Taking a solutions-focused approach to the maritime sector’s long-standing recruitment and retention gap will be at the heart of the ISWAN 2023 Seminar next month. We believe that what seafarers themselves have to say about the challenges that they face at sea and the solutions they see for the future should form the starting point for any conversations about the path ahead. For this reason, a panel of seafarers will provide a touchpoint for the day, providing insights into their personal experiences of what makes them feel valued and motivated in their work and what steps they believe companies could take to retain skilled crew more effectively. These discussions will provide the foundations for the remainder of the day, during which experts from across the maritime sector will share and debate potential solutions to a range of key issues that are fuelling the recruitment crisis.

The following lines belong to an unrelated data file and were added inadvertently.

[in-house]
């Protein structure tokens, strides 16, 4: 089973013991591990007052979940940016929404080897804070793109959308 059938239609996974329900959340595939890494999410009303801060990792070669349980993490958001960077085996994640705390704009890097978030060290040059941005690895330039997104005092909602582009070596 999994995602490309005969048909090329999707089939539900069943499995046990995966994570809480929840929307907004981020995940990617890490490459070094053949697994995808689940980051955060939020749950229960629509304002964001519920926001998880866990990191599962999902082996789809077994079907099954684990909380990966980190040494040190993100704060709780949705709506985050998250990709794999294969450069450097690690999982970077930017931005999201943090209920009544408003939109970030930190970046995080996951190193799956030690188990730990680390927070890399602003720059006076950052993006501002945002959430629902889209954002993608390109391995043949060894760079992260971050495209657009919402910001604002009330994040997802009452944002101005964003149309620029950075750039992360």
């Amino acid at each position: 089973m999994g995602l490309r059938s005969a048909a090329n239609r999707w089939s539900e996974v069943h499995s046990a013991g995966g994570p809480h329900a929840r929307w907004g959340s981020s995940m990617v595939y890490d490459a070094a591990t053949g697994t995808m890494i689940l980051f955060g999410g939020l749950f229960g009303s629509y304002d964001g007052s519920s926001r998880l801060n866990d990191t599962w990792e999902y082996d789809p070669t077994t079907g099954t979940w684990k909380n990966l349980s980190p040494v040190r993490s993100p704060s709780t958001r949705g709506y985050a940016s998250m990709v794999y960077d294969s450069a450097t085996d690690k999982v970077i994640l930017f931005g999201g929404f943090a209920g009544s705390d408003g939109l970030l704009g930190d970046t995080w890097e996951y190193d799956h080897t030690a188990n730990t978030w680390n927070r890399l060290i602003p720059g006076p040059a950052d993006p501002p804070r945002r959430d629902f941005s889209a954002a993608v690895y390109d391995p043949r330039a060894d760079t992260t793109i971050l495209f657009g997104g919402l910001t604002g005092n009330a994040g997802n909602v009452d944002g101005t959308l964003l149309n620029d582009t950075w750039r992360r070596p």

Understanding what fair work means for the seafarers of today and how shipping companies and manning agents can bridge the gap between current working conditions and seafarers’ aspirations will be one of the core themes. Although seafarers’ legal rights under the MLC have strengthened in recent years, seafarers frequently tell ISWAN that in practice they feel that working conditions have nonetheless deteriorated. What crewing models could address the structural issues of excessive workload, inadequate rest hours, long contracts and lack of shore leave that are pushing so many seafarers to reconsider their future at sea?